trustee announced that he had prepared a petition for leave to sell all the assets of the bankrupt at private sale. He was advised that he would have to give ten days notice.
On March 11th, the composition order was rejected by a vote of the creditors.
On April 21st, the trustee's petition for private sale of all the assets was brought before the creditors at a meeting specially fixed for that purpose, after ten days notice to all of the creditors. There being no objection, the sale took place on that day.
Subsequently, the trustee's fraud was uncovered and he has been surcharged by the amount which the estate lost through it. The scheme was to remit some $14,000 of the purchase price to the purchaser, who was acting in concert with the trustee, by means of a fictitious rebate for lost or undelivered goods. However, the referee has found as a fact that the price obtained at the sale (and which with the surcharge will come in full to the estate) was a fair and reasonable price for the merchandise as of the date of the sale.
Neither as receiver nor as trustee was the trustee required or empowered, by virtue of his appointment, to conduct the business of the bankrupt.
While the order to complete was in form an authorization only, it may be treated for all purposes of this decision as though it were a positive direction, especially since the trustee's failure to carry it out was not the result of any bona fide exercise of discretion on his part. The fact remains, however, that it limited the trustee to an expenditure of $6,000 and could not have been carried out as made. The referee states that he would have authorized the increased expenditure necessary had he been asked to do so, but it is by no means certain that the creditors would have preferred such action to a prompt sale of the assets of the estate at "a fair and reasonable price," which is what they got.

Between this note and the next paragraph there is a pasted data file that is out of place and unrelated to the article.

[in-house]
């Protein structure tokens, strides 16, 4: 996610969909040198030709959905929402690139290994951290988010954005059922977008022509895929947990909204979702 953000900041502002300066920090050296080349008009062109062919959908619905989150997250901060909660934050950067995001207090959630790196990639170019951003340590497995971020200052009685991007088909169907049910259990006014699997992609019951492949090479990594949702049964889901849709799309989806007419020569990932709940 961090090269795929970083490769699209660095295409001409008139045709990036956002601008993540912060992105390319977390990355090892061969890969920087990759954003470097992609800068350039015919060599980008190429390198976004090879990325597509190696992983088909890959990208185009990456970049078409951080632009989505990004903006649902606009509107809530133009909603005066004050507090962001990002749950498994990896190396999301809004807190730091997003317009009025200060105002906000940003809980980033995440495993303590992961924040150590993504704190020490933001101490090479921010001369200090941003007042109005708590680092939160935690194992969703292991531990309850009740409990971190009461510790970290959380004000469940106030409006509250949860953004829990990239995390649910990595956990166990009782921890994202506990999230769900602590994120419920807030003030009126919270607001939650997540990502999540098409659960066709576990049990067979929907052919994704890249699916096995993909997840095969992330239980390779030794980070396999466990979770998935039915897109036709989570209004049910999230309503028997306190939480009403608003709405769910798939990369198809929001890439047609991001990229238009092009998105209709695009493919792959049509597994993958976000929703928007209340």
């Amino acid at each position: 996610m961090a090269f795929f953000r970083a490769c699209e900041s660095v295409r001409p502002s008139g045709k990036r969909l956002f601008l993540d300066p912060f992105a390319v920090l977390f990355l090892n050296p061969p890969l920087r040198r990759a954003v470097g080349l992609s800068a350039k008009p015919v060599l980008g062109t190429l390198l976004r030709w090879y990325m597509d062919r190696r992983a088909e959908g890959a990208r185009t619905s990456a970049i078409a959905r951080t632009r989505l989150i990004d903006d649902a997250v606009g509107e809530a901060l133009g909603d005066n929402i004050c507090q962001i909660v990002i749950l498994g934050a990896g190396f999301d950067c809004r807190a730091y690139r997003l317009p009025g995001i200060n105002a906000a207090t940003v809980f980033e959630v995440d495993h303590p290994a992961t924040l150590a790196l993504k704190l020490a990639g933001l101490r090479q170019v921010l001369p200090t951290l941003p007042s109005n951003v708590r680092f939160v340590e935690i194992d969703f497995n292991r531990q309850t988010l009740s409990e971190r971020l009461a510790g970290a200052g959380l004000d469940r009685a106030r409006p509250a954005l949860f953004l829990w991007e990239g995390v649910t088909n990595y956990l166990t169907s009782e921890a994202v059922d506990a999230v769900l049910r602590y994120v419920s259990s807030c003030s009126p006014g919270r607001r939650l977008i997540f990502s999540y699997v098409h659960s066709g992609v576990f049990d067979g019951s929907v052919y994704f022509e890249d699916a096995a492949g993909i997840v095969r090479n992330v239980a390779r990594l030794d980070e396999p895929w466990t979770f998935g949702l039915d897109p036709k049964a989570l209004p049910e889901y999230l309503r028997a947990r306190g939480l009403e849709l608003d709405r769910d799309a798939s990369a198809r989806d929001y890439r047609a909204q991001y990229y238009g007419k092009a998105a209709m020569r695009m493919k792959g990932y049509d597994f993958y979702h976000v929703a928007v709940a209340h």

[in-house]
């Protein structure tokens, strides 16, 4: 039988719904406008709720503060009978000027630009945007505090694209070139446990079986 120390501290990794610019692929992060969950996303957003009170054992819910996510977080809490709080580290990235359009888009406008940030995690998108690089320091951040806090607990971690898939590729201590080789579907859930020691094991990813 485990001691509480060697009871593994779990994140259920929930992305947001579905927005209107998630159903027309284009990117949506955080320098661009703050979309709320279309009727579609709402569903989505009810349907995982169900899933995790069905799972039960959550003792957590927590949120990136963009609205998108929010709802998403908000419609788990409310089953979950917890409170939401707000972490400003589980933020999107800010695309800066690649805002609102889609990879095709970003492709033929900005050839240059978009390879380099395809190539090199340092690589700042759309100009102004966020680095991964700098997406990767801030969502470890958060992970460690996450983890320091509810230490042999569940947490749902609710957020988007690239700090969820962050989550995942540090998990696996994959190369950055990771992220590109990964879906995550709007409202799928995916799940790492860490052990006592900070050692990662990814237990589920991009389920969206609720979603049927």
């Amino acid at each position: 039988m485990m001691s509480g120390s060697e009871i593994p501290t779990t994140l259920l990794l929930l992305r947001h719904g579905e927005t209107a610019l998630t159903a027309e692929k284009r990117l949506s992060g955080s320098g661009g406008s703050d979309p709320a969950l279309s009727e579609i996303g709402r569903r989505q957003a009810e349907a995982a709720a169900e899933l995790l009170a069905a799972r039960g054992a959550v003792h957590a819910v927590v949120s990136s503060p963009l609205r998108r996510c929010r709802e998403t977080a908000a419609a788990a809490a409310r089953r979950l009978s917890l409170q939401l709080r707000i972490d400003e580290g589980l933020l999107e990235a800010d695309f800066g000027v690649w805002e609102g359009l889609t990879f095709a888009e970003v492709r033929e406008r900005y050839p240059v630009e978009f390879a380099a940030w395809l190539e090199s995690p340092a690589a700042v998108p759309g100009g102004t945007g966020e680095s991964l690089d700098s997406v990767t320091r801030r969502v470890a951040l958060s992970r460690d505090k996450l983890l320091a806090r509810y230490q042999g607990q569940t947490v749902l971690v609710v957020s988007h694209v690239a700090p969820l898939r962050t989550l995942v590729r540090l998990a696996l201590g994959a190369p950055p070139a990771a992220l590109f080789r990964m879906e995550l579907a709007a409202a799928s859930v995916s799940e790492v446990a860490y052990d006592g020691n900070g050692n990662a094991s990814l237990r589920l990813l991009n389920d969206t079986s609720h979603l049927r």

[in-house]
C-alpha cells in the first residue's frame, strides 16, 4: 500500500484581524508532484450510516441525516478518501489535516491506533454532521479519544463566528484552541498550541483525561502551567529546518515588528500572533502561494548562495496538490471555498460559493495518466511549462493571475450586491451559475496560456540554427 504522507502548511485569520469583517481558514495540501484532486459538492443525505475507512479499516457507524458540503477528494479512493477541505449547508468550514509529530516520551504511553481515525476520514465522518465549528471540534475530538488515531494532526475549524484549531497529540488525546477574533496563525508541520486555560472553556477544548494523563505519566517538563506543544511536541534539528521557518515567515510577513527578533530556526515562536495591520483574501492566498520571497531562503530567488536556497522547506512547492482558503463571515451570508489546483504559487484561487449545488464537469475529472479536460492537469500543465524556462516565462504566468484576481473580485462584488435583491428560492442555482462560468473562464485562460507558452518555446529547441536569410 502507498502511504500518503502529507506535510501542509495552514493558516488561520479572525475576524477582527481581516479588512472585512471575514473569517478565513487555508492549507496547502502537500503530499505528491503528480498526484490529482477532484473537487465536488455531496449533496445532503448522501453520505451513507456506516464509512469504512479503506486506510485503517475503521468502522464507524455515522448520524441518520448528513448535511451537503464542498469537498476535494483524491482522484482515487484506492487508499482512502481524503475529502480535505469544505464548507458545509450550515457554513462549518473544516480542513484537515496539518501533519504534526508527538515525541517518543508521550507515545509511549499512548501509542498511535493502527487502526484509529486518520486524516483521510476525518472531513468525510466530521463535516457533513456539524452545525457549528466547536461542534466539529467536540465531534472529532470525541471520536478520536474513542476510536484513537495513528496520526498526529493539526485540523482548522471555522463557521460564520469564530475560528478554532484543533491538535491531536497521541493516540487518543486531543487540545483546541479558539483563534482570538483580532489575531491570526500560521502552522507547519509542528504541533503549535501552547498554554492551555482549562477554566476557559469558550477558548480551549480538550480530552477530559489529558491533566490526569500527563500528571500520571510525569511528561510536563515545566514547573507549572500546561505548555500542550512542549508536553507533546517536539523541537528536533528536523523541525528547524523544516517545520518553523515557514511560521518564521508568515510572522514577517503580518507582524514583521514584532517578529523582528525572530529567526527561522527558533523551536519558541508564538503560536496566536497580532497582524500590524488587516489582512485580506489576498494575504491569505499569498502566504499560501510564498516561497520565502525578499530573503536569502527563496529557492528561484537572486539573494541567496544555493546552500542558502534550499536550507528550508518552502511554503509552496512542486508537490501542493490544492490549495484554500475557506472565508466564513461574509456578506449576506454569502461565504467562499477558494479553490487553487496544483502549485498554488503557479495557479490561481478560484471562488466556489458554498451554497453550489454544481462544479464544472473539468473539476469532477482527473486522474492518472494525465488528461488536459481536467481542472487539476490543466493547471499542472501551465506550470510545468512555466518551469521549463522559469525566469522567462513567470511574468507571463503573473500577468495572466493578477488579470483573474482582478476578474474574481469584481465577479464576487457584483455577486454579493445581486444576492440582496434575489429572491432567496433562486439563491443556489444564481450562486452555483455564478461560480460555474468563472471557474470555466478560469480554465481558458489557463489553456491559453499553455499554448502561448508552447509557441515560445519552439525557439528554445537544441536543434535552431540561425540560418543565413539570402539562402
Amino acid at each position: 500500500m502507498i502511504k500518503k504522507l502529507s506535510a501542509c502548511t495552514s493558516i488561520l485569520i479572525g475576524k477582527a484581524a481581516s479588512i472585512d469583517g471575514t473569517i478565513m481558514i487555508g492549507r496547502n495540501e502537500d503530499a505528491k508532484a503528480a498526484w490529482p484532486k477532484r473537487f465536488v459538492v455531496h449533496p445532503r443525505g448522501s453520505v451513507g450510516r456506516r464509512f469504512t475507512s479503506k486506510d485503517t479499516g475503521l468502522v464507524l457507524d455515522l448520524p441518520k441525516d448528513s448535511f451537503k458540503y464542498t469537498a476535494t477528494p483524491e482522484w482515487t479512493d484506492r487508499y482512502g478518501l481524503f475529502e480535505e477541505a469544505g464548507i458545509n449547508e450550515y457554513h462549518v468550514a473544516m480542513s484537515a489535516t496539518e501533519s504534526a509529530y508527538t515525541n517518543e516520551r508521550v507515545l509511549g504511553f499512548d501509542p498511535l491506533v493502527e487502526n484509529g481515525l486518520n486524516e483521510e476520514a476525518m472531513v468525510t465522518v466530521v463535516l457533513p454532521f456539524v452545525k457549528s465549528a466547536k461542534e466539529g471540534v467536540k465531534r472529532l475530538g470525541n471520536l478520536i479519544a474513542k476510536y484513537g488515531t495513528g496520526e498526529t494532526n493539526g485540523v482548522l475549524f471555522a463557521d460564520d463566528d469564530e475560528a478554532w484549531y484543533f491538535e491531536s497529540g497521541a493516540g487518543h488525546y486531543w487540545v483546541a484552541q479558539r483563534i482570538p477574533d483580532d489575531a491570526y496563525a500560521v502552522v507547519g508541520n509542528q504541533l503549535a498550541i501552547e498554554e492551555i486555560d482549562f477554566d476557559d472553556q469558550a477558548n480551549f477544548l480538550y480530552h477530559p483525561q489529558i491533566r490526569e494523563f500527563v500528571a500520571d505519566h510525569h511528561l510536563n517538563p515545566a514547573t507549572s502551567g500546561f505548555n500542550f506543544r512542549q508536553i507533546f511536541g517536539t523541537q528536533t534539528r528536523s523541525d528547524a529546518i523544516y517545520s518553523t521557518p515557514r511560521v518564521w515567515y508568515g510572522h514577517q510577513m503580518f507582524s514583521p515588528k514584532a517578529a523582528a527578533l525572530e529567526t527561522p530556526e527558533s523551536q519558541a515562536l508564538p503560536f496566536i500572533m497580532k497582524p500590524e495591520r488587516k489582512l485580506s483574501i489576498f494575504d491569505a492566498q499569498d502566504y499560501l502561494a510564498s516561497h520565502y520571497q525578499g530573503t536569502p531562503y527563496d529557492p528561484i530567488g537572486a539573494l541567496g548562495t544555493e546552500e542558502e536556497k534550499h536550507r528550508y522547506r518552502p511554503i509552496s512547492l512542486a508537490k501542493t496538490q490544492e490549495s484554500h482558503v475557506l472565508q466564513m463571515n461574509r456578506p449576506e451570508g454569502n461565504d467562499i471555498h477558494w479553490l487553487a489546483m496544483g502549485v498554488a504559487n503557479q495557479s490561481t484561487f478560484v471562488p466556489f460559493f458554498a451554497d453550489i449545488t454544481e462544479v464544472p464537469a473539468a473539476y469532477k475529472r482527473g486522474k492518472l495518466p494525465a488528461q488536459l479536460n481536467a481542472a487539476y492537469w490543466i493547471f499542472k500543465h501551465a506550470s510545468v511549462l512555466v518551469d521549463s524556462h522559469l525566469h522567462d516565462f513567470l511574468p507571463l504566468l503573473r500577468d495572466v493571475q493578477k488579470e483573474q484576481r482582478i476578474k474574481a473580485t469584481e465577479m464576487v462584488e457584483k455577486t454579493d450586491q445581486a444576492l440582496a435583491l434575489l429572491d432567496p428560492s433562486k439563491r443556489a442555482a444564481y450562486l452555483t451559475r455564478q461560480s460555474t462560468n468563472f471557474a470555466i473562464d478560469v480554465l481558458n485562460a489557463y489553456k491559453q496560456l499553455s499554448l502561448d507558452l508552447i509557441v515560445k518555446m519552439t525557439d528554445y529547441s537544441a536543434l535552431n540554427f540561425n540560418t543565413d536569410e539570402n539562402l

At any rate, the trustee is not in the position of having refused to obey a specific order of the court. Rather, his position is that of having failed to apply for a grant or extension of extraordinary power to spend money in doing something which would probably have been beneficial to the estate but for which the expenditure had not been ordered. Nor can it be said with certainty that the expenditure would have been ordered. Granted the worst possible motives, I still do not think that his failure to act can be made a ground of surcharge. I find no reported decisions going to that extent.
The difficulties which might arise in the administration of an estate, were the rule followed by the referee to be adopted here, may be seen by stating a possible case by way of illustration. Suppose the property which the trustee takes over consists of a house which the owner or builder had intended to complete by the addition of a garage. The trustee does not ask authority to build the garage but sells the house as it stands for a fair price. Subsequently, creditors are able to demonstrate conclusively that had the trustee expended, say $2,000 for the construction of a garage, the house would have brought at least $5,000 more. Certainly it would be unjust and unreasonable to surcharge the trustee for failing to ask for authorization to make the expenditure. Yet it seems to me that such surcharge would be the logical consequence of the referee's orders, the only difference being that in the illustration the trustee fails to ask for any power, whereas in the case at hand, having been granted a power which he could not exercise, he failed to ask for an extension of it which would double the expenditure actually authorized. This, of course, is a distinction without a difference.